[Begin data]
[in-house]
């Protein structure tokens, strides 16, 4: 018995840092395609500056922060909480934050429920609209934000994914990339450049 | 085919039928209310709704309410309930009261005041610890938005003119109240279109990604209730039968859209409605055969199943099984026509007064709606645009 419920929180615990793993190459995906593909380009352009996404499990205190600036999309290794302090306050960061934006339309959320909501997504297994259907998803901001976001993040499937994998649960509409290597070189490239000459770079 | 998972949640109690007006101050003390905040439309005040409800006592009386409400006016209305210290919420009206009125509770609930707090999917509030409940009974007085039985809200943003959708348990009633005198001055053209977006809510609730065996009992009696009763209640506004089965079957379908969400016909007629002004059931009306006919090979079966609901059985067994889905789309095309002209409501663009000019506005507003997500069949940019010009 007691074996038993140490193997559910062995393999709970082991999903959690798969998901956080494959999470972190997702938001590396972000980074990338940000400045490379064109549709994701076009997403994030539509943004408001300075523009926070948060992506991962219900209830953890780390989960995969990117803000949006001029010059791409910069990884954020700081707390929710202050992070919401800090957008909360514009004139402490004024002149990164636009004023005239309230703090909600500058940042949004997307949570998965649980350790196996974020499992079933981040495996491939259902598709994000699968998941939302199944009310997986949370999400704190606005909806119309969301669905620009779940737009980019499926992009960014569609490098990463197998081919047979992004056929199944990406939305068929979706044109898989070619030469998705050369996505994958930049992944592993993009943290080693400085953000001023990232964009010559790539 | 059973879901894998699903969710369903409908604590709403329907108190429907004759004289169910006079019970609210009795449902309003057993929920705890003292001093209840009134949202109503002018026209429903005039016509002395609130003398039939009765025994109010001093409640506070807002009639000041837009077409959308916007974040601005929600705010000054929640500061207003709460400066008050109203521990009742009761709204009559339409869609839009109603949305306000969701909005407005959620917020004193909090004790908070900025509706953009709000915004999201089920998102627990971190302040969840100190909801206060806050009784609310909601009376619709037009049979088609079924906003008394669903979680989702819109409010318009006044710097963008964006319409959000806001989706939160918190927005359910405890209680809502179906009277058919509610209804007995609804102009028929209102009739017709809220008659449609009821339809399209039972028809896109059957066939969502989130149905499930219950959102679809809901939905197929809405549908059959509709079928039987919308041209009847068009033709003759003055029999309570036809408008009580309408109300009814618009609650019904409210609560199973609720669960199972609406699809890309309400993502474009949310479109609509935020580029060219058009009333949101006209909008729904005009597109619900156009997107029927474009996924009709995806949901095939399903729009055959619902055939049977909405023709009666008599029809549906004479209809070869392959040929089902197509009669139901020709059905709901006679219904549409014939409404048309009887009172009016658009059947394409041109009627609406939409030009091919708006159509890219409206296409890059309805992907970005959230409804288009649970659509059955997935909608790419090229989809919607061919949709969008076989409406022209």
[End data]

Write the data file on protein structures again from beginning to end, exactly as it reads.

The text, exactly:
[in-house]
């Protein structure tokens, strides 16, 4: 018995840092395609500056922060909480934050429920609209934000994914990339450049 | 085919039928209310709704309410309930009261005041610890938005003119109240279109990604209730039968859209409605055969199943099984026509007064709606645009 419920929180615990793993190459995906593909380009352009996404499990205190600036999309290794302090306050960061934006339309959320909501997504297994259907998803901001976001993040499937994998649960509409290597070189490239000459770079 | 998972949640109690007006101050003390905040439309005040409800006592009386409400006016209305210290919420009206009125509770609930707090999917509030409940009974007085039985809200943003959708348990009633005198001055053209977006809510609730065996009992009696009763209640506004089965079957379908969400016909007629002004059931009306006919090979079966609901059985067994889905789309095309002209409501663009000019506005507003997500069949940019010009 007691074996038993140490193997559910062995393999709970082991999903959690798969998901956080494959999470972190997702938001590396972000980074990338940000400045490379064109549709994701076009997403994030539509943004408001300075523009926070948060992506991962219900209830953890780390989960995969990117803000949006001029010059791409910069990884954020700081707390929710202050992070919401800090957008909360514009004139402490004024002149990164636009004023005239309230703090909600500058940042949004997307949570998965649980350790196996974020499992079933981040495996491939259902598709994000699968998941939302199944009310997986949370999400704190606005909806119309969301669905620009779940737009980019499926992009960014569609490098990463197998081919047979992004056929199944990406939305068929979706044109898989070619030469998705050369996505994958930049992944592993993009943290080693400085953000001023990232964009010559790539 | 059973879901894998699903969710369903409908604590709403329907108190429907004759004289169910006079019970609210009795449902309003057993929920705890003292001093209840009134949202109503002018026209429903005039016509002395609130003398039939009765025994109010001093409640506070807002009639000041837009077409959308916007974040601005929600705010000054929640500061207003709460400066008050109203521990009742009761709204009559339409869609839009109603949305306000969701909005407005959620917020004193909090004790908070900025509706953009709000915004999201089920998102627990971190302040969840100190909801206060806050009784609310909601009376619709037009049979088609079924906003008394669903979680989702819109409010318009006044710097963008964006319409959000806001989706939160918190927005359910405890209680809502179906009277058919509610209804007995609804102009028929209102009739017709809220008659449609009821339809399209039972028809896109059957066939969502989130149905499930219950959102679809809901939905197929809405549908059959509709079928039987919308041209009847068009033709003759003055029999309570036809408008009580309408109300009814618009609650019904409210609560199973609720669960199972609406699809890309309400993502474009949310479109609509935020580029060219058009009333949101006209909008729904005009597109619900156009997107029927474009996924009709995806949901095939399903729009055959619902055939049977909405023709009666008599029809549906004479209809070869392959040929089902197509009669139901020709059905709901006679219904549409014939409404048309009887009172009016658009059947394409041109009627609406939409030009091919708006159509890219409206296409890059309805992907970005959230409804288009649970659509059955997935909608790419090229989809919607061919949709969008076989409406022209």